Demand for family homes in Dublin outstripping supply and pushing prices up
The gap between the capital and the rest of the country continues to grow as fears of a bubble increase
DEMAND for family homes in Dublin is outstripping supply and driving property prices up, experts warned.
A report on the property market found prices in the capital soared by more than 12% over the last year to September, with the price of a house up 4.2% since August.
Official figures also revealed the gap that continues to grow outside the capital, where prices dropped by 0.1% last month and remained 2.6% lower than a year ago.
David McNamara, an economist at Davy Stockbrokers, warned the divergence between Dublin and the rest of the country points to a market currently supported by a lack of supply, with an influx of cash buyers compensating for weak mortgage lending.
"The Irish property market extended its recent gains in September, with residential property prices rising 1.8% month-on-month and 3.6% year-on-year," he said.
"This was the fastest annual growth rate since September 2007 and was entirely driven by the Dublin market."
James Nugent, managing director of Lisney estate agents, warned the figures compiled by the Central Statistics Office (CSO) do not include cash-buyers, which account for more than half of the housing market.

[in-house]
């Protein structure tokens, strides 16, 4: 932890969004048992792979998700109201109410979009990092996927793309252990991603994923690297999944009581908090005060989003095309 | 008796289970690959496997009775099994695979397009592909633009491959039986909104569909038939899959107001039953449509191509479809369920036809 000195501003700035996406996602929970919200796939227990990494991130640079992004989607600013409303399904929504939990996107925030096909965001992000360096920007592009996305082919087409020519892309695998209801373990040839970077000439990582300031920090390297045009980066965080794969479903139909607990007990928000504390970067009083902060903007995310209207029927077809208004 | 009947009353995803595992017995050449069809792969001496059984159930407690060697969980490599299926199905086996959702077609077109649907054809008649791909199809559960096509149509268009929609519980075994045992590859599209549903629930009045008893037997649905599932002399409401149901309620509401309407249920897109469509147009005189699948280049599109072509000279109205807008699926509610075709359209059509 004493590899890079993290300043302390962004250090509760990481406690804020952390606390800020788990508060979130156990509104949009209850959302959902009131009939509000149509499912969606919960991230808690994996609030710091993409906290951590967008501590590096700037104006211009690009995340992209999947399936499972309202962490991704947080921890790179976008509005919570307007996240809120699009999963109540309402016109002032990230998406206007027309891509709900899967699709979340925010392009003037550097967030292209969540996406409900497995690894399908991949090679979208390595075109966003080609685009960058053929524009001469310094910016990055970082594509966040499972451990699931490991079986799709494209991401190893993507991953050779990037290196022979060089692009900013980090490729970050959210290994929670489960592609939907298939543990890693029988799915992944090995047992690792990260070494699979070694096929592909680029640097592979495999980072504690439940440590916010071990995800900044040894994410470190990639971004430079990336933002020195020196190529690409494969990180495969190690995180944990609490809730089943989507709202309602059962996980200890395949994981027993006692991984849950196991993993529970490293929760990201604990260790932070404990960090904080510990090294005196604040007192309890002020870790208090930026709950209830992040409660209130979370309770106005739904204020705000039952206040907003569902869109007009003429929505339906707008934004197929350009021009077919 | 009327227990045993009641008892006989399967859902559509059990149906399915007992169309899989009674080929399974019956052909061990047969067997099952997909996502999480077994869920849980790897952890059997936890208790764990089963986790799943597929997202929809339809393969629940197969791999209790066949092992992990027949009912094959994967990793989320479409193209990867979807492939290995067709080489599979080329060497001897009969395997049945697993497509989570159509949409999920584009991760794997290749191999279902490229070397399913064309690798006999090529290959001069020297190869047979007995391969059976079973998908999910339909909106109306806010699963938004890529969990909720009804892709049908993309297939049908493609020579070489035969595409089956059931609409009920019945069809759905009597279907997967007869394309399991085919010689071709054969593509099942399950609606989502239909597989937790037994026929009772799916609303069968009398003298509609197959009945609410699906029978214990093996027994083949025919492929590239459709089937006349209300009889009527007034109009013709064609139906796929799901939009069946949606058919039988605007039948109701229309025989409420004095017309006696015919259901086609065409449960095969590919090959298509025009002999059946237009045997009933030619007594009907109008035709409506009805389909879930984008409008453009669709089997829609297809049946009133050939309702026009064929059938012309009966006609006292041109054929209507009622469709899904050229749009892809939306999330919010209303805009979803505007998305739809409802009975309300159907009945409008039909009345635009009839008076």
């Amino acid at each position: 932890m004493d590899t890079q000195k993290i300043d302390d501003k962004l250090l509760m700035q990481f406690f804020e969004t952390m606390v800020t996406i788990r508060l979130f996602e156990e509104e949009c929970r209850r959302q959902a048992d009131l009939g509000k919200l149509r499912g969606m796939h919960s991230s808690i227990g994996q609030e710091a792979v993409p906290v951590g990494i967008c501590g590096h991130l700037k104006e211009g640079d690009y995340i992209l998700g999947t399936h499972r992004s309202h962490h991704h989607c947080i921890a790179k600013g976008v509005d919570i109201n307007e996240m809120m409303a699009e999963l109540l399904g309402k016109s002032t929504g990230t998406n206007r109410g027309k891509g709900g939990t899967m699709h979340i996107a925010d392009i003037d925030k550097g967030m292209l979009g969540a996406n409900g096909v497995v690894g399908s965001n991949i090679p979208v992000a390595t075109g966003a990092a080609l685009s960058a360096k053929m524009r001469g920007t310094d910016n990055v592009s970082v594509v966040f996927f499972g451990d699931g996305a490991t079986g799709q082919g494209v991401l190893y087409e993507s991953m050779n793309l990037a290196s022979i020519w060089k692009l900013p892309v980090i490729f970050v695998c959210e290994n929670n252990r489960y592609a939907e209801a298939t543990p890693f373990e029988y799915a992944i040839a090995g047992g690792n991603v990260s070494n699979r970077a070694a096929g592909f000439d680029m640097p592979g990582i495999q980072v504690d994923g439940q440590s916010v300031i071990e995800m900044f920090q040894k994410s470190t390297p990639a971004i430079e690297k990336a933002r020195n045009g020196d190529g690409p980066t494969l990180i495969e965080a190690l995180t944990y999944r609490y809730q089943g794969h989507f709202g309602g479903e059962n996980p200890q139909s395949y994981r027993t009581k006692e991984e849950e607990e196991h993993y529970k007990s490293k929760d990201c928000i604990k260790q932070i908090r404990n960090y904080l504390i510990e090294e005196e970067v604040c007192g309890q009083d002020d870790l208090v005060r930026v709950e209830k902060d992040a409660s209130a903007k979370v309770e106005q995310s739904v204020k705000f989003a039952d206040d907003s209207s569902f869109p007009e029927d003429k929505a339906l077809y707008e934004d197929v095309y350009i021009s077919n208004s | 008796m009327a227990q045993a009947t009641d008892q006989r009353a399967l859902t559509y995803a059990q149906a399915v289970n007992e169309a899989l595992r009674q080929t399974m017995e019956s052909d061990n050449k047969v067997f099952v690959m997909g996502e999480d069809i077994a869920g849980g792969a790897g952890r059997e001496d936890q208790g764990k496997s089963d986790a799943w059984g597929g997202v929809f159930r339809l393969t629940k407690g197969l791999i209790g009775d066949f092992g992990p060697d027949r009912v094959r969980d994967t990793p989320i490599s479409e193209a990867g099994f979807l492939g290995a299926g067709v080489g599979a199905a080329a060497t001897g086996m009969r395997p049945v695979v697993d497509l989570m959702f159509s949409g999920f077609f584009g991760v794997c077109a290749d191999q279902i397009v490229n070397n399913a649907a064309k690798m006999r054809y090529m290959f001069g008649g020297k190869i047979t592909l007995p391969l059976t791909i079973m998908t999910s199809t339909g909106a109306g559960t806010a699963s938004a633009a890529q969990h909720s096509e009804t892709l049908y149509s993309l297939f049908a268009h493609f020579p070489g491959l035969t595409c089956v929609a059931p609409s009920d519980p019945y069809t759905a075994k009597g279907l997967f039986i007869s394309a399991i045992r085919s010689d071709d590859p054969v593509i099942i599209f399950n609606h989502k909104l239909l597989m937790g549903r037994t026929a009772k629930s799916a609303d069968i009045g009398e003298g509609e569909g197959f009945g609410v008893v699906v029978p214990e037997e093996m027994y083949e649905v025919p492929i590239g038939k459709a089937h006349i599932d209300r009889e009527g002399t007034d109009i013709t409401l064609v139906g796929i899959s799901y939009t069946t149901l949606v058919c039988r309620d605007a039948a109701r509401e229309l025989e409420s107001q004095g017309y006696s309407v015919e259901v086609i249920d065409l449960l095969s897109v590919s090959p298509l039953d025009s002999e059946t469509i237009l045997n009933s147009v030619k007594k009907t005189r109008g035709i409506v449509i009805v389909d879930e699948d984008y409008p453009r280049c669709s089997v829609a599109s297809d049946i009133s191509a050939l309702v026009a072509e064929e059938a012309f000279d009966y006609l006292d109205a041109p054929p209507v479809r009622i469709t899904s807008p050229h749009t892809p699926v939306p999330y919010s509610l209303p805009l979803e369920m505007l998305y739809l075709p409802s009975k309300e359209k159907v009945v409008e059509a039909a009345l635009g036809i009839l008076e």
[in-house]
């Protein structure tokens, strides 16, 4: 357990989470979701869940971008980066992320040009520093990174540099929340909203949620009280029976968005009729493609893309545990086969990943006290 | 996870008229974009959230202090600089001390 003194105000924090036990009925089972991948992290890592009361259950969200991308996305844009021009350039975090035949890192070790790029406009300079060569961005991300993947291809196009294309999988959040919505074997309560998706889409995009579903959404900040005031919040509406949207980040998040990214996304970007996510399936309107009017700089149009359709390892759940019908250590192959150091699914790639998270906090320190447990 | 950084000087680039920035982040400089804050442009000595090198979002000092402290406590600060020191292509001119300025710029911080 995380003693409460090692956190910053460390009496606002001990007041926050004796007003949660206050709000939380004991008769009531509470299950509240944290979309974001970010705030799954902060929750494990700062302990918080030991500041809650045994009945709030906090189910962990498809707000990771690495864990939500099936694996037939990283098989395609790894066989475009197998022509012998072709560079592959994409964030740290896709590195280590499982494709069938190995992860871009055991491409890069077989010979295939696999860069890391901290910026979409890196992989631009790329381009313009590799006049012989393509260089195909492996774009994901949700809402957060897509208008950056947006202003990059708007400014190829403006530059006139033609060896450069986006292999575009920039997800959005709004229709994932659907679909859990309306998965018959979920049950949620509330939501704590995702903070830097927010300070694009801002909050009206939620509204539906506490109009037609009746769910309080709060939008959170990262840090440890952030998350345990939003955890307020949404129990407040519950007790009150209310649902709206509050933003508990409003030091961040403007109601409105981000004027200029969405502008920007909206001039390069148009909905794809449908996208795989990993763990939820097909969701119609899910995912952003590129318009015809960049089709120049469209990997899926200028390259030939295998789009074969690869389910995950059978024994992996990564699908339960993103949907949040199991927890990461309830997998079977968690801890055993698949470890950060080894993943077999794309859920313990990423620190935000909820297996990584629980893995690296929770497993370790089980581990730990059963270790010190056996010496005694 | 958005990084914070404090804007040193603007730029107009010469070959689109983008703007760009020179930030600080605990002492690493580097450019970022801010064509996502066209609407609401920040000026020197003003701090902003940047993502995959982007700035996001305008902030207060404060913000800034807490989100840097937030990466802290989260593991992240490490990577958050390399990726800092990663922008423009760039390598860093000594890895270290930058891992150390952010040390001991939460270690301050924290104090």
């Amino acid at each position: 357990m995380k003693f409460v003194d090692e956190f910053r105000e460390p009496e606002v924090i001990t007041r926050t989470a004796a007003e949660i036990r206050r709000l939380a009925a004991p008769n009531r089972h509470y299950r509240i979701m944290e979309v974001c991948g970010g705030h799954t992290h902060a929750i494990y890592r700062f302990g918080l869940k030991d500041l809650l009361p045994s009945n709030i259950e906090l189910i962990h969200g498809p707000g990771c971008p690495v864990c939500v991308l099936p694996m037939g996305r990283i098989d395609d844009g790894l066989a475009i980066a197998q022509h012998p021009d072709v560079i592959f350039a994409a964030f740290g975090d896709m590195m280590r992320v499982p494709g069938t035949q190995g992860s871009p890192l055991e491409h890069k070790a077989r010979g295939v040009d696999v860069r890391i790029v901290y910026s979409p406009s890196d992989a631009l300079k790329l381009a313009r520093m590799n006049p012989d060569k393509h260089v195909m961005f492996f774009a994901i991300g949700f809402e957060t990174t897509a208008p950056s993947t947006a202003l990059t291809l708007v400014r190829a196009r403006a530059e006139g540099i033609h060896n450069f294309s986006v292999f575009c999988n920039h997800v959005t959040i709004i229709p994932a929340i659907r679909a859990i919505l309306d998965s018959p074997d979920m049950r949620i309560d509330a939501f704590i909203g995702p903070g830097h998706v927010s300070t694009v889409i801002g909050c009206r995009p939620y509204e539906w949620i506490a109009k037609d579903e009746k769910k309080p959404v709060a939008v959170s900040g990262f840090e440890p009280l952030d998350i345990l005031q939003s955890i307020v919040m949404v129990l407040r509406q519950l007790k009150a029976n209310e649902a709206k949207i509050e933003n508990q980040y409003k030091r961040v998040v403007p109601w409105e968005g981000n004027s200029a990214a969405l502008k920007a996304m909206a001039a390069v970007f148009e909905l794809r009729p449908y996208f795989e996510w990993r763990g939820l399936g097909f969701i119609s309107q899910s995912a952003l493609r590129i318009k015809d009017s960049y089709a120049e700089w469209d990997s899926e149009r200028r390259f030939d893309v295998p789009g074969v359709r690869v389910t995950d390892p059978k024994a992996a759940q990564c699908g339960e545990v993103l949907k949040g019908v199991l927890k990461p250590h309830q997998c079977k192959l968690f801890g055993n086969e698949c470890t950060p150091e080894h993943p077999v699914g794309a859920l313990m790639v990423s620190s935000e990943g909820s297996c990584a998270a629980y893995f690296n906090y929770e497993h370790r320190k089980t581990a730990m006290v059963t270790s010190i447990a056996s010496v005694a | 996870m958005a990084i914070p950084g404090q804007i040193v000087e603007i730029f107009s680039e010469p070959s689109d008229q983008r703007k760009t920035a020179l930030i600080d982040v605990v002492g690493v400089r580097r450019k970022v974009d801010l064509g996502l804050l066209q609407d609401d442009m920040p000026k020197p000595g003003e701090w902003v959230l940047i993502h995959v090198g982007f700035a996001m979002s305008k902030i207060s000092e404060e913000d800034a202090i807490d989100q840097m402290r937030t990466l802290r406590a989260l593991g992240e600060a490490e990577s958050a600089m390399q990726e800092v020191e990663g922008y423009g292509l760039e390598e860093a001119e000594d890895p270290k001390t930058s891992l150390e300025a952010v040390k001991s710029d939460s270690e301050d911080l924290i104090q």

He believes the year-on-year increase in Dublin could be as high as 15% if taken into account.
"Stock is certainly also a large part of it too," Mr Nugent said.
"There was and is a shortage of stock in the Dublin market.
"People had put their purchasing on hold between 2008 and 2012. For five to six years they decided not to buy and they got frustrated."
Mr Nugent said the housing market is very much based on sentiment.
"If people believe the market value will rise they will put their money where their mouth is," he added.
Estate agents said while Dublin property prices are rising, they are working from an extremely low base.
House prices in the capital are still 49% down since the height of the boom in early 2007, with apartments in the capital 59% lower, and residential properties in the rest of Ireland down 48%.
Keith Lowe, chief executive of DNG, believes the CSO is playing "catch-up" on completed sales over the summer and that house prices will be 20% up in Dublin by the end of the year.
He said just 1% of the country's housing stock will be sold this year, and called for the Government to take action or introduce incentives to get new family homes built in the city and along the commuter belt.
"There's a severe lack of housing stock in the capital and that's what is driving prices up," he said.
"There needs to be more construction and new housing stock available in Dublin to meet demand.
"There are 15,000 to 20,000 new households being created each year and the majority of those want to live in Dublin.
"We are approaching a crisis in Dublin with increases in sales and in rents sector until new housing stock is built," he added.